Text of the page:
WEST ALLIS — Despite nearly 100,000 small businesses expected to never open their doors again because of the pandemic, a woman in West Allis is defying the odds.
“I love decorating cakes,” Ana González, owner of Piece of Love Cake and Gift Shop said. "The opportunity in this place came and I was like, it's either now or I wait. The pandemic is here but coming back to my passion and vision to where I want to see this in the next year or two years or three years, even though it’s pandemic time, I need to open. I want to open. I see something beyond this.”
For González, the secret behind starting her business and making a quality baked good are one and the same. She needs the dough to succeed. While her hands can work with the ingredients to make delicious sweet treats, the need for capital is essential.
“I got savings and my mom provided me with some money,” González said.
Often, minority business owners depend on their own cash reserves, family and friends more than their white counterparts. González also benefited from a KIVA Loan, a crowdfunding loan program of sorts that can fill in the gaps from traditional financial institutions.
Those gaps become wider for certain groups of people. For González, she came to this country from Mexico through the Development, Relief, and Education for Alien Minors Act, known as the DREAM Act. She was very young at the time but her parents brought her family here to achieve the American Dream.
Something González is pursuing through Piece of Love. She bakes and creatively decorates cakes but also provides a number of other services from floral arrangements with chocolate-covered strawberries to cake pops and more.
“She brought us here because she saw possibilities for us,” González said. "The fact that she sees us accomplishing those goals she had for us, I think she is really, really proud.”
The struggle for people like González, in pursuing that dream, is doing it from square one. With little equity, getting a traditional bank loan is nearly impossible to acquire.
“In order for me to get a business loan, I’m told I have to have a business and a business history for at least two years to get a loan,” González said. "How do you get a business loan when you don't have that yet?"
Couple that with disparities in homeownership, one of the biggest drivers for bank loans. The latest data from The Greater Milwaukee Foundation shows 38.2 percent of Hispanic Residents in Milwaukee own their homes. White residents have a homeownership rate in Milwaukee of 69.2 percent.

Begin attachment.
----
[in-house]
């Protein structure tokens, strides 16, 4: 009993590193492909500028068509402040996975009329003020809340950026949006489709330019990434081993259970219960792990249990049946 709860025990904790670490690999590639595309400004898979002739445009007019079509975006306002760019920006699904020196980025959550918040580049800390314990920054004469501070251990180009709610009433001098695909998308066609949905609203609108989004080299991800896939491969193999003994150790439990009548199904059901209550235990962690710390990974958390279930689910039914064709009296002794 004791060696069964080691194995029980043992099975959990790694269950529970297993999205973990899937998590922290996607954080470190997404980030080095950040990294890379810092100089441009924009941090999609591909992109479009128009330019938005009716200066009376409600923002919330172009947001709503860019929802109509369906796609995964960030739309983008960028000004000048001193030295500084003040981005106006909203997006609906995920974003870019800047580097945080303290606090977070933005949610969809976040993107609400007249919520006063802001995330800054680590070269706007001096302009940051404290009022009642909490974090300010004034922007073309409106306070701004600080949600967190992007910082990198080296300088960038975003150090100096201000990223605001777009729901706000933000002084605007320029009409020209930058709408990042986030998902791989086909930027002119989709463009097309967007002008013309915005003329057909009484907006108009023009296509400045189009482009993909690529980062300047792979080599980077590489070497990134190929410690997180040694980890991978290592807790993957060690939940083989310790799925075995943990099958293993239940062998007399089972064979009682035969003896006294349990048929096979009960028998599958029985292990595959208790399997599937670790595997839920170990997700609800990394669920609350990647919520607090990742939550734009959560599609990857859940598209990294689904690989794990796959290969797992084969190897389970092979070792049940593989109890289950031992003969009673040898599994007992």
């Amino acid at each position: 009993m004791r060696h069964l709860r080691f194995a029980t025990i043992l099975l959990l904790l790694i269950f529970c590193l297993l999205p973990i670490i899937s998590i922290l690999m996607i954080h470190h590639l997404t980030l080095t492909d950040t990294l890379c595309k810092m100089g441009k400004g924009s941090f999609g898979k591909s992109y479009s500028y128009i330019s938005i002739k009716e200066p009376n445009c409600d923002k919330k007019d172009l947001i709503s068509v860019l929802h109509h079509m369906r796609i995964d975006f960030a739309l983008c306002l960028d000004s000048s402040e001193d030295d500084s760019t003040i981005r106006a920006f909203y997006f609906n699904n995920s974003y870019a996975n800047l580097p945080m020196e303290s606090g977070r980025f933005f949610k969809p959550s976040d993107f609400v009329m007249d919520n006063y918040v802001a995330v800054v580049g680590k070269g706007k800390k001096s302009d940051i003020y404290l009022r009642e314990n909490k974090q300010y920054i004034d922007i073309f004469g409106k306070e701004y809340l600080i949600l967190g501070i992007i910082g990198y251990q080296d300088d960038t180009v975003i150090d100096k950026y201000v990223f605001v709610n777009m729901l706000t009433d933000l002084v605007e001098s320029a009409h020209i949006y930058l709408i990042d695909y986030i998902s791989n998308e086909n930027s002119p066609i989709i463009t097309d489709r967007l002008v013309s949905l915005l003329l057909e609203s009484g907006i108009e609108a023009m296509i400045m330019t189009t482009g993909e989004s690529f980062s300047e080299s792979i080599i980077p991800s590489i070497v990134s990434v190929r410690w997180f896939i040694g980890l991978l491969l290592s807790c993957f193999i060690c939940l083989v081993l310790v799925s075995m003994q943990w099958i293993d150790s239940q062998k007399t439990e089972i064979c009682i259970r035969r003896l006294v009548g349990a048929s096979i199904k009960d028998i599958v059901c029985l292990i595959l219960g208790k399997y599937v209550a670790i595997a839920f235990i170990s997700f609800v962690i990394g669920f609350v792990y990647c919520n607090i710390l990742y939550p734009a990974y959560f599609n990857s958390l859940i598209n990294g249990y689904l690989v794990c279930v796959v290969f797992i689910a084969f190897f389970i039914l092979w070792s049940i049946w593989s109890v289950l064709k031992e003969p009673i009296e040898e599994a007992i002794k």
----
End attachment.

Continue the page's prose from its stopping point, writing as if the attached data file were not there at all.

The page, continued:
“There are cultural barriers, financial literacy,” Nelson Soler, President and CEO of the Latino Chamber of Commerce said. “Our communities are at least one generation behind on financial literacy and awareness and about the same on wealth accumulation.”
Soler says, because many Latinos in the United States are first or second generation, they lack the institutional education in matters like finance. He says, in Hispanic and Latino regions, banking is also much different.
“Banking is not the same there as it is here,” Soler said. “People get credit based on being employed, their family name or if people know who they are. They will extend credit to you. Here, it’s more rigid and more structured. That creates a barrier for people.”
Soler, a former banker himself, says he would often get in trouble for spending more time with certain clients, explaining and understanding the intracacies of what the person was signing up for.
“They assume that you’re all here and understand what a financial statement is, what cash flow is,” Soler said. “They’re talking their language, which is a university college language. It’s not that we are not educated, but dealing with barriers in education in terms of financial acumen and understanding how they translate that simple concept of profit and loss to a person who never heard of the concept. It’s unheard of to have to explain that sort of thing.”
Through the Latino Chamber of Commerce, they offer technical training and education on finances to help bridge these gaps. That way, entrepreneurs like González, don’t have to be all alone in their pursuit of owning a business. In addition, Soler says they’re working on becoming an alternate lender to provide more options for Latino Entrepreneurs.
“We don’t have a lot of Latino lenders, especially on the commercial side,” Soler said. “It makes it more difficult to bridge the gap between our culture and business.”
Bridging that gap will allow business owners to focus more on their passion. For González, she's constantly learning. If it's not new techniques on decorating and baking sweet treats, she’s getting a crash course in how to best TikTok a newly iced cake. Or, she’s updating a Square Space website even though she has little experience in doing so. All the while, she’s learning the fundamentals of what being a successful business is.
It’s an exhausting process, but she’s never been happier. This is her passion and she’s committed to success.
“When you have a passion it’s like, wow, this took me five or six hours and I still have three more to go but I can do this,” González said. "I can finish it. When people receive the cake or the arrangement, the smile that I see, the way that what I do makes them feel, it gets my sparkle going throughout the day.”